In March of 2017, Palo Alto Unified School District (PAUSD) received a Letter of Findings from the Department of Education detailing their violations of Title IX (a law prohibiting discrimination on the basis of sex), including failure to provide “a prompt and equitable response to notice of peer sexual harassment” (ED, 2017). A survey was administered to high school students in the spring of 2017, 2018, and 2019 as part of a resolution agreement with the Office of Civil Rights (OCR). In 2019, 15.8% of students reported they “experienced sexual harassment in a school setting during the previous 12 months” (Kolar & Kuhbach, 2019). While the survey-reported rate of harassment increased from 10.5% in 2017 to 15.8% in 2019, the rate of reporting incidents to school officials has decreased, from 12.1% in 2017 to 7.8% in 2019. How might the Palo Alto High School improve their Title IX reporting process and address discrepancies in reporting?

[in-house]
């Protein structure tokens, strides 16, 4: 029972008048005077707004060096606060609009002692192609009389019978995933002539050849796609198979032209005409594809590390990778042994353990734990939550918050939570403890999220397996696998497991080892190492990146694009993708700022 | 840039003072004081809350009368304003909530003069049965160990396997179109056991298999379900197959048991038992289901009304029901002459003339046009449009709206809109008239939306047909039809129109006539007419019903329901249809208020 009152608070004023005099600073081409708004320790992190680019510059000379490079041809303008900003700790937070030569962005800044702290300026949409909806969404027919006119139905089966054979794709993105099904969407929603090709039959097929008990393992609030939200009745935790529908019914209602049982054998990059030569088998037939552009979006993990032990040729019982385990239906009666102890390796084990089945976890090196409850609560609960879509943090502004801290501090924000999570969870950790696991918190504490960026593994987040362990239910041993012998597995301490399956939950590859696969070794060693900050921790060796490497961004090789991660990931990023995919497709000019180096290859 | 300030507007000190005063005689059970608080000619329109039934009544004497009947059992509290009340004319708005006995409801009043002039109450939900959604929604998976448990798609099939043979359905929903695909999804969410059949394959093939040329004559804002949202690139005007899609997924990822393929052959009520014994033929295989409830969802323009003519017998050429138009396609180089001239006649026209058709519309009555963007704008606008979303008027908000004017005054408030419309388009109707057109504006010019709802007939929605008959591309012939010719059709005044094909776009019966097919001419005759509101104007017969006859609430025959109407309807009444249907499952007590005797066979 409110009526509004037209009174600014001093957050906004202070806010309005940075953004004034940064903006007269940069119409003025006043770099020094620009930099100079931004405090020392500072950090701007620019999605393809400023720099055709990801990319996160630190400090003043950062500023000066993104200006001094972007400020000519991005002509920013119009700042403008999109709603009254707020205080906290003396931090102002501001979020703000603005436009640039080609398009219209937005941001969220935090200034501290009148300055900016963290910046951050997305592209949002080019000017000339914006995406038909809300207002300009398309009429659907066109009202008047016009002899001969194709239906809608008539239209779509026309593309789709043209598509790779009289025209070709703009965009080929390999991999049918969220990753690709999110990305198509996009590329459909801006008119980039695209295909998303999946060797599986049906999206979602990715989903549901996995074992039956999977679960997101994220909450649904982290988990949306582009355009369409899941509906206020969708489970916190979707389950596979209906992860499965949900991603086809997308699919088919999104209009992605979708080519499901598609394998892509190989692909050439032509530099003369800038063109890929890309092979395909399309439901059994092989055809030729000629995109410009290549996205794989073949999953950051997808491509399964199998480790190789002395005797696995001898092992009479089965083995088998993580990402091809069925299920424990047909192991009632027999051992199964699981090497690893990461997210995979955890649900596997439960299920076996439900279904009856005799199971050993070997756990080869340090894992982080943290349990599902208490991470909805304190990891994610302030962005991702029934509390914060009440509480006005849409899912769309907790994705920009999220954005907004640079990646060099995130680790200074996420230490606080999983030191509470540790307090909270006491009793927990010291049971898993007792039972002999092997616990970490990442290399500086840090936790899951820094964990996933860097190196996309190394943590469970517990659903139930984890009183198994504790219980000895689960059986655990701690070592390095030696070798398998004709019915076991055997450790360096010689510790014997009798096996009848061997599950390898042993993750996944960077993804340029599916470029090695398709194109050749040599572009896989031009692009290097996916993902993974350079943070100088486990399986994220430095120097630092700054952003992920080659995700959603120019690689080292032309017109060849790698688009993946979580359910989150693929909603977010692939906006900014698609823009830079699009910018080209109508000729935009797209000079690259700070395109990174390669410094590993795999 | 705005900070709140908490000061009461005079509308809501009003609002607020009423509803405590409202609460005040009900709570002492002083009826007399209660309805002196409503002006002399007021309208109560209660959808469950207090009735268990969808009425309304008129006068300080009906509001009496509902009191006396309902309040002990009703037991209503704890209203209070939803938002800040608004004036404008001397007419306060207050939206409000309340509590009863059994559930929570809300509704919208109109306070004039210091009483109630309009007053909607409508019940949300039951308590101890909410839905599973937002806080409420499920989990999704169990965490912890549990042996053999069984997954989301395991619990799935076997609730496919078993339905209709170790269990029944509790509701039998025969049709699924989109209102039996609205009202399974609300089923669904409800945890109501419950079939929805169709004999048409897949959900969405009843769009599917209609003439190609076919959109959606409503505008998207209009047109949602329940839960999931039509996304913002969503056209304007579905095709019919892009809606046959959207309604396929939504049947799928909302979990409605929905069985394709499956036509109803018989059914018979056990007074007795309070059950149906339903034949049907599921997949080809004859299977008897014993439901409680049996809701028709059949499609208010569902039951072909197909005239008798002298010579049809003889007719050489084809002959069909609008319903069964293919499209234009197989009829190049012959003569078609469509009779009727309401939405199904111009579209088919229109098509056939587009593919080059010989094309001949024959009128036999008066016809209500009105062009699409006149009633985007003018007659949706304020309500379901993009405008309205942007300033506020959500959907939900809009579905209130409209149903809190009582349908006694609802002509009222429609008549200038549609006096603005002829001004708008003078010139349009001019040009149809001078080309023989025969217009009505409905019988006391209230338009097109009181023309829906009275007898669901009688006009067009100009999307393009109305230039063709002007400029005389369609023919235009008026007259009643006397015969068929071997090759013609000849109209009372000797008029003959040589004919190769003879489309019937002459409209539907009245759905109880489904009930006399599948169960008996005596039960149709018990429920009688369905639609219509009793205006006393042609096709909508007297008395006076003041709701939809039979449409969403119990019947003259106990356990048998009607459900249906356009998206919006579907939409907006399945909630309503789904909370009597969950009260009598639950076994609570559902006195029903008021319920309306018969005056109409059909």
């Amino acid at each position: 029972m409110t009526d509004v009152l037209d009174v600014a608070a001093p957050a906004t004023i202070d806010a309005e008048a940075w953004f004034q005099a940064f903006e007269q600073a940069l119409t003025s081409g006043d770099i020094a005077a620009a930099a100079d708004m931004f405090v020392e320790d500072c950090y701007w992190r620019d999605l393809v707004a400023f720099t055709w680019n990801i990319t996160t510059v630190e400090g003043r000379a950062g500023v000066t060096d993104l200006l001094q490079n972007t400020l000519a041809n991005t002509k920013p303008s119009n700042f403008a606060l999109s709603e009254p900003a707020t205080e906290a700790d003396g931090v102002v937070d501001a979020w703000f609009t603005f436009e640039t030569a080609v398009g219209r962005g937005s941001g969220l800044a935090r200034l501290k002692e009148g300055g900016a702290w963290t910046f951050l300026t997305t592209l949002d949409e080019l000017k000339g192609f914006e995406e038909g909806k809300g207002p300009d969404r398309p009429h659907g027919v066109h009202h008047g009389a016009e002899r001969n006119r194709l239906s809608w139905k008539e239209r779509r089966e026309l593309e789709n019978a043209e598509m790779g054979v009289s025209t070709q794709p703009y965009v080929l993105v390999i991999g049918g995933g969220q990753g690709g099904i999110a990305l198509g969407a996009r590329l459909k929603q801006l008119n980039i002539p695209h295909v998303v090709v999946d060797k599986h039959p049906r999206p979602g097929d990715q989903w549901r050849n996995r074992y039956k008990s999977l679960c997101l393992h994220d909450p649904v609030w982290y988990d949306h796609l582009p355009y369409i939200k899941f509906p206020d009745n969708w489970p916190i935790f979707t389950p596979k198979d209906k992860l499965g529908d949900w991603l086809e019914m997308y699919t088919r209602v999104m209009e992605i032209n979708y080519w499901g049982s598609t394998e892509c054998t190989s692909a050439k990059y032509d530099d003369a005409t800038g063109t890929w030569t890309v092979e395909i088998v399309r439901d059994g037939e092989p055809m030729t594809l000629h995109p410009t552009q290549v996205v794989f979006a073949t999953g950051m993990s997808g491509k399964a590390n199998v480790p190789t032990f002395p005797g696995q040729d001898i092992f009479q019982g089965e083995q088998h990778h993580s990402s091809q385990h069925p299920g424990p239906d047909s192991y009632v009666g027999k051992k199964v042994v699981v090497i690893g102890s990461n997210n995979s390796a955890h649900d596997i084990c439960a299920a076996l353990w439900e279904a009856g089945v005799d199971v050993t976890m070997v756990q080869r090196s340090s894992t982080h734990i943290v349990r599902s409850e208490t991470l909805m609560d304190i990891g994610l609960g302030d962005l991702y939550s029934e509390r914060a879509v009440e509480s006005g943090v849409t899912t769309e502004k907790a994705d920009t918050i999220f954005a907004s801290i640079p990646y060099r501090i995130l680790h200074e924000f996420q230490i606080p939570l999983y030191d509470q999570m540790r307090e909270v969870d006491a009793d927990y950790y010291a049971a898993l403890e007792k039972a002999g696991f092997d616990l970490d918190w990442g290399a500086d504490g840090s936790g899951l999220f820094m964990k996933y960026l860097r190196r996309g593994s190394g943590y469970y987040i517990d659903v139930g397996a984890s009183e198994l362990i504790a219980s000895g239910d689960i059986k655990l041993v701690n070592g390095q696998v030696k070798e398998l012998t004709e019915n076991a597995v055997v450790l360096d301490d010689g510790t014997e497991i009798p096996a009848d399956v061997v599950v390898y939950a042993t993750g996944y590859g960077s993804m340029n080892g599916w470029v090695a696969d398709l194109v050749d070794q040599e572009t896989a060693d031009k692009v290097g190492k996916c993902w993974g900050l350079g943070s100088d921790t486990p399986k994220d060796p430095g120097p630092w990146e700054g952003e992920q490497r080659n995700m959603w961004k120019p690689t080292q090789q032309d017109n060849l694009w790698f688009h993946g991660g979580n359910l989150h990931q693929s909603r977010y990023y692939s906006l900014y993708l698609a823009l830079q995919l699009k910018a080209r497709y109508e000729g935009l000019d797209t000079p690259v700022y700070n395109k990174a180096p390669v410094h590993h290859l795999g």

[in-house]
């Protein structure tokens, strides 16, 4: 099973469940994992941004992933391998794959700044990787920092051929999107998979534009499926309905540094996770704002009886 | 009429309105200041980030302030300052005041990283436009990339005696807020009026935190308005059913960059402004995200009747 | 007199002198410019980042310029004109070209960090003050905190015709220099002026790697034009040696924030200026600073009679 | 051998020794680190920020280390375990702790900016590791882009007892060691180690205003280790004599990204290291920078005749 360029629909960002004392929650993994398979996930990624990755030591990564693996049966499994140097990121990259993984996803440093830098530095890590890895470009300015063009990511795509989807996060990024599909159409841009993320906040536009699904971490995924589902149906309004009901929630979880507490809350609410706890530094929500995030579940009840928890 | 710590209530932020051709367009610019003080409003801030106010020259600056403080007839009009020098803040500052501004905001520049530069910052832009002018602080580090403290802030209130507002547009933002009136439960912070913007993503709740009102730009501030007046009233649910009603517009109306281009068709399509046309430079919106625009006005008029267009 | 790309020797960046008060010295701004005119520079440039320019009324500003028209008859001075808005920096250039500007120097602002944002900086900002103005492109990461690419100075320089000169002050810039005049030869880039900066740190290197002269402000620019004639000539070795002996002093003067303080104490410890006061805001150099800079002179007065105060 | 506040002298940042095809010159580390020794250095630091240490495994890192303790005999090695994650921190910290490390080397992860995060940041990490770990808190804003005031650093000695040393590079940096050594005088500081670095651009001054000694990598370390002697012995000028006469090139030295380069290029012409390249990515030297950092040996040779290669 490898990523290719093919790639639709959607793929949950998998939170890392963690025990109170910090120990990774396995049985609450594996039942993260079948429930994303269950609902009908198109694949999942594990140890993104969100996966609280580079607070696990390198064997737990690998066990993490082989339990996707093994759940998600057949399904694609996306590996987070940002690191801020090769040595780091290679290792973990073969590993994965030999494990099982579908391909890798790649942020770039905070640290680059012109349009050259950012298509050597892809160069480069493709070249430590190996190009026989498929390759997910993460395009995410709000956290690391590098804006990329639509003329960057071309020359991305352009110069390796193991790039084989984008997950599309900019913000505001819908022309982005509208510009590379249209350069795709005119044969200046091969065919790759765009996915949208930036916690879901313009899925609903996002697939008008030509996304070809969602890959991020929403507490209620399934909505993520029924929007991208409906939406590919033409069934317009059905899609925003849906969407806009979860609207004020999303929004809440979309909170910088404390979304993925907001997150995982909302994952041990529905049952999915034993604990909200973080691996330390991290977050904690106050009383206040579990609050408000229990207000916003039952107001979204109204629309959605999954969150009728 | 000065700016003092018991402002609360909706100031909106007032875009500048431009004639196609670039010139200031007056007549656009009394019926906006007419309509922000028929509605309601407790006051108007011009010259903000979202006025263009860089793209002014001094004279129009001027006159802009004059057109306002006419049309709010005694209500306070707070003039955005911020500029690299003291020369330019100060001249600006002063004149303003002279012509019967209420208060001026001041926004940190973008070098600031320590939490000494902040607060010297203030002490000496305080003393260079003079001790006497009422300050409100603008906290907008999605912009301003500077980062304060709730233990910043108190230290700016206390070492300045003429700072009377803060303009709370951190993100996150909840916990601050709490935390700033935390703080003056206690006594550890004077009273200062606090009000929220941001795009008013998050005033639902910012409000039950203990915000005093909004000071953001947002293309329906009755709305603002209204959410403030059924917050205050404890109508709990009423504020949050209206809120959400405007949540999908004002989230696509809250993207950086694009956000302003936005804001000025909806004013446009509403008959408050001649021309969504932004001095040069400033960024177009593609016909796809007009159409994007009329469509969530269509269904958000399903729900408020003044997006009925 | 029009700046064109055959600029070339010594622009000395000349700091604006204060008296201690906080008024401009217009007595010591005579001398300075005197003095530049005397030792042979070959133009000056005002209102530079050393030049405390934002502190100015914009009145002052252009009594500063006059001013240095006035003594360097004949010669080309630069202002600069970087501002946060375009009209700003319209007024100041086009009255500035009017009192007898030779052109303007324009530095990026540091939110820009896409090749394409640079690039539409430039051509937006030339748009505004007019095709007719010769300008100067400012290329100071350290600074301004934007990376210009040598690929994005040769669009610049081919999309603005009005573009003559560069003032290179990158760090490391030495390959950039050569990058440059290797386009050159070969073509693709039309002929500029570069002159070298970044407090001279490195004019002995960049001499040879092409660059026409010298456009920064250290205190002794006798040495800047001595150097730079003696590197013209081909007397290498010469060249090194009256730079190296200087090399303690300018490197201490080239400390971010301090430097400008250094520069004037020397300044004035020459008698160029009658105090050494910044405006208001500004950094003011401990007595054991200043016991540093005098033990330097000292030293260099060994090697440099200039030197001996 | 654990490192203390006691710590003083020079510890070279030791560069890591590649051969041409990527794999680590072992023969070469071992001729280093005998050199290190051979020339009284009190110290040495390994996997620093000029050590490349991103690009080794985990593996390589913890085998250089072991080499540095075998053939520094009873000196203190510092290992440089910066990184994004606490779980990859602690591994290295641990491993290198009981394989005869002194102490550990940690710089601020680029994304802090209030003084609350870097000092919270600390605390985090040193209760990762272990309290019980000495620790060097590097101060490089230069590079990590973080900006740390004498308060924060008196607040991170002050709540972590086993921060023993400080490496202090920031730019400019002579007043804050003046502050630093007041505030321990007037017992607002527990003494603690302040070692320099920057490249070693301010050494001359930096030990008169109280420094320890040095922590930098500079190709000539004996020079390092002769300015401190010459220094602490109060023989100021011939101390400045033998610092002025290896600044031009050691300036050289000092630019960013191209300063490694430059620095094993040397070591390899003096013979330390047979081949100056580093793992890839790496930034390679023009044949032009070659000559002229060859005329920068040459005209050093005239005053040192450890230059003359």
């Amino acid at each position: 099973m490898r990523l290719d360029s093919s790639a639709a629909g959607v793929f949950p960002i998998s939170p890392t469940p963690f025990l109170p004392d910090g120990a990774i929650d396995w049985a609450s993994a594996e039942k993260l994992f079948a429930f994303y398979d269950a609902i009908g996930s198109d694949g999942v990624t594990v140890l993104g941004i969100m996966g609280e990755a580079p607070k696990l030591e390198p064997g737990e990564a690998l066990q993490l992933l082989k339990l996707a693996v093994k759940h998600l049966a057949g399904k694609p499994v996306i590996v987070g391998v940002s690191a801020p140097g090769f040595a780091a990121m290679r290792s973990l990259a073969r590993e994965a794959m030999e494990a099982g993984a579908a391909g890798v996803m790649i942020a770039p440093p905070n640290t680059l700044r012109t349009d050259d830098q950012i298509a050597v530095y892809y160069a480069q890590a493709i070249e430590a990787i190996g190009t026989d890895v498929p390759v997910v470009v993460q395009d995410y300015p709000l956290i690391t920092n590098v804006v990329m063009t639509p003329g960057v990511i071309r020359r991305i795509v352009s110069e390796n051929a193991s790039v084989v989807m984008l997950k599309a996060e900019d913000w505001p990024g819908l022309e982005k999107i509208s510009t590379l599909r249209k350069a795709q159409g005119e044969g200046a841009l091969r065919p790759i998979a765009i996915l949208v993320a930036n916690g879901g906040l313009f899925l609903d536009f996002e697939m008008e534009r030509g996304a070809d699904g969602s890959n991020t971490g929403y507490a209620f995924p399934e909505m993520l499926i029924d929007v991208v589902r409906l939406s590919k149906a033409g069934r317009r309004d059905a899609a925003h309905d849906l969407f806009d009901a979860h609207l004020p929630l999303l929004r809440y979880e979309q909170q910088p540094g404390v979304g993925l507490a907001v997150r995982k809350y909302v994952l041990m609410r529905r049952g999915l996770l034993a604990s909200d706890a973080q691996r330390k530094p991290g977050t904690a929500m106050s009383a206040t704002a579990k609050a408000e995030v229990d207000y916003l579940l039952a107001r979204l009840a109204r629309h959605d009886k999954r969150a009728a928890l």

After an interview my sophomore year with Captain Perron of the Palo Alto Police Department regarding the reporting process for victims of sexual harassment/assault, I became fascinated with perceptions of the reporting process. Through my research, I hope to identify the barriers to reporting and address discrepancies.